Physics and Astronomy - University of Canterbury - New Zealand

The Department of Physics and Astronomy

Physics and Astronomy is about understanding the behaviour of matter: from the scale of subatomic particles to that of the Universe itself, and encompassing everything in between, such as the materials we use to make almost everything around us, and the stars and galaxies. The Department works in areas of fundamental science and in applications, and this informs all our teaching and research. Key application areas are in medical physics and nanoelectronic devices, and our fundamental focus is on cosmology, theoretical particle physics, and astronomy, but in many cases work bridges fundamental science and applications, and our program in atmospheric physics is a good example of this.

The Department of Physics and Astronomy is one of the larger departments at the University of Canterbury and has a vibrant culture of teaching and research. We have 13 continuing academic staff, 14 support staff, and more than 30 research students.

If you want further information on courses, the policies and procedures the Department follows, or about particular research areas, please do not hesitate to contact us and we will arrange for you to see the most appropriate person. We welcome your enquiries, and welcome your participation: we invite you aboard.

Seminars here

Newsletters here

University of Canterbury flies high in stellar new partnership with China Southern Airlines

21 April 2017 Asia’s largest airline has joined the University of Canterbury (UC) in a new partnership which will benefit Tekapo and the Mackenzie District. (read article)

More News

More Science

More Science

Science study at UC doesn’t just take place in a lecture theatre or lab. Find out what Laura is researching at our Cass Field Station, an amazing facility for students.

John Hearnshaw

Introduction to John Hearnshaw

John Hearnshaw is a professor of astronomy at the University of Canterbury, New Zealand. John's main areas of research are in stellar spectroscopy and detection of exo-planets.

John Hearnshaw

Introduction to Cliff Franklin

Cliff Franklin is a lab technician at the University of Canterbury, New Zealand.

Karen Pollard

Introduction to Karen Pollard

Dr. Karen Pollard is involved in researching 'The music of the stars' by looking at modes of non radial pulsations within the stars. 

David Wiltshire

Introduction to David Wiltshire

David Wiltshire is a professor of physics at the University of Canterbury, New Zealand. David's main area of research is on explaining dark energy and developing cosmological models that do not require its presence to drive an expanding universe.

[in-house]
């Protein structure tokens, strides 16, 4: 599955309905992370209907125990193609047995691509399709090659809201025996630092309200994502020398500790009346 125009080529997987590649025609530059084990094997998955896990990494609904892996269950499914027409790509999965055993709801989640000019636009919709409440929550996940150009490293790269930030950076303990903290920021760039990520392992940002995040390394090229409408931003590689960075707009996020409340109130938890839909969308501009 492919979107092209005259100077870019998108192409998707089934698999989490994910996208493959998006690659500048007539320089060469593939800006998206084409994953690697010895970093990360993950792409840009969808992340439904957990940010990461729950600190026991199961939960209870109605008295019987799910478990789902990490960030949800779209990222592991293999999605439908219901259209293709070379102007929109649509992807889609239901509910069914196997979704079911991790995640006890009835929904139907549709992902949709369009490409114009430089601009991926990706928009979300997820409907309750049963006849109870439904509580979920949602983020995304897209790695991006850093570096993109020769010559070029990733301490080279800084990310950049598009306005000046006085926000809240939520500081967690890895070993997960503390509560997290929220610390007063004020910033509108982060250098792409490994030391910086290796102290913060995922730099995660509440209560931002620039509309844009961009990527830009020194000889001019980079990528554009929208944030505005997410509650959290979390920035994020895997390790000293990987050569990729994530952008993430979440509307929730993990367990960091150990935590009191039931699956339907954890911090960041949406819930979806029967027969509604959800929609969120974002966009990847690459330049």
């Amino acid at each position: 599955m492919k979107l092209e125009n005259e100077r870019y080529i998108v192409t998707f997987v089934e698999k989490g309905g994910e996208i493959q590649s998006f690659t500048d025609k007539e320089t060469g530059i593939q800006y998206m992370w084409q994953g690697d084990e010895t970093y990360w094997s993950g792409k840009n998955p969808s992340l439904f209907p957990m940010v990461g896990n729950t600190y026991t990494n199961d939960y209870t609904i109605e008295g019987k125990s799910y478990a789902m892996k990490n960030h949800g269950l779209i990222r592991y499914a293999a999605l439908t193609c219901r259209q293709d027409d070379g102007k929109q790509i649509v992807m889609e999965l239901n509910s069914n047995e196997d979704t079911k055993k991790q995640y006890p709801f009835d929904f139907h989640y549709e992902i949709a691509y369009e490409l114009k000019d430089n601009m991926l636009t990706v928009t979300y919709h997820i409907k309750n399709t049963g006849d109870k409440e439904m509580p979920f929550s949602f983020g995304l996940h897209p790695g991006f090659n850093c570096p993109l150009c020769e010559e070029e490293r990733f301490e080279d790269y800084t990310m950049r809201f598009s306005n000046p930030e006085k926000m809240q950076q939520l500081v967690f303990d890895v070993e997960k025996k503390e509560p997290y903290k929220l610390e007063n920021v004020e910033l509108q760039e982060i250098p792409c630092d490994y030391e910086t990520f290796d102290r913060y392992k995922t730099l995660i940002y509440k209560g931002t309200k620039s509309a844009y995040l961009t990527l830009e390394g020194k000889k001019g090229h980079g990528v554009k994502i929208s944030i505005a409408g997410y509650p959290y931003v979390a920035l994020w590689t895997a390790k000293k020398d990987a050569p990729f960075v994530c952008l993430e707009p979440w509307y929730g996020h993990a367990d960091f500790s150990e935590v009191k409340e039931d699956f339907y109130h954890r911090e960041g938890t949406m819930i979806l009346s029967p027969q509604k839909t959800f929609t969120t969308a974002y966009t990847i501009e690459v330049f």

Anthony Butler

Introduction to Anthony Butler

Dr. Anthony Butler works on the MARS project at the University of Canterbury, New Zealand.

Peter Cottrell

Introduction to Peter Cottrell

Prof. Peter Cottrell is an astronomer at the University of Canterbury, New Zealand. Peter researches the spectra of stars and stellar evolution. 

‘Regardless of your circumstances, persistence, hard work and confidence can get you where you want to go...’

Mahali Matehe Studying towards an MSc in Medical Physics
(read profile)

Job Vacancy - Biomedical Physics

Applications are invited for the continuing position of Lecturer/Senior Lecturer in Biomedical Physics in the Department of Physics and Astronomy.

Candidates should hold a PhD or an appropriate equivalent qualification in Physics/Biophysics/Medical Physics and have demonstrated potential for research in Biomedical Physics with expertise in Radiation Physics. Click here for more information.

Recent News

PhD Scholarships in Physics - 2 opportunities in Nanotechnology

  • A Computer Chip that thinks like the Brain - view description here
  • Scanning Tunneling Microscopy Studies of Topological Nanostructures - view description here

Adrian McDonald joins the Deep South science leadership team

Processess and Observations Science lead here .

David Wiltshire secures Catalyst seeding grant

David has been successful in obtaining a Catalyst seeding grant to start a new collaboration with Thomas Buchert's group at the Ecole Normale Superieure in Lyon, on "Relativistic Lagrangian perturbation theory and foundations of early Universe cosmology".

Other news and departmental notices can be found here.

Find us on Facebook

The Physics and Astronomy department is on Facebook.
The page will be updated with events and news as they come to hand and will be a great place for current students and staff as well our Alumni to keep in touch with the department. Please come and like the page to receive updates.




  • Department of Physics and Astronomy
    University of Canterbury,
    Private Bag 4800,
    Christchurch 8140,
    New Zealand.
    Phone: +64 3 364 2523
    Fax: +64 3 364 2469
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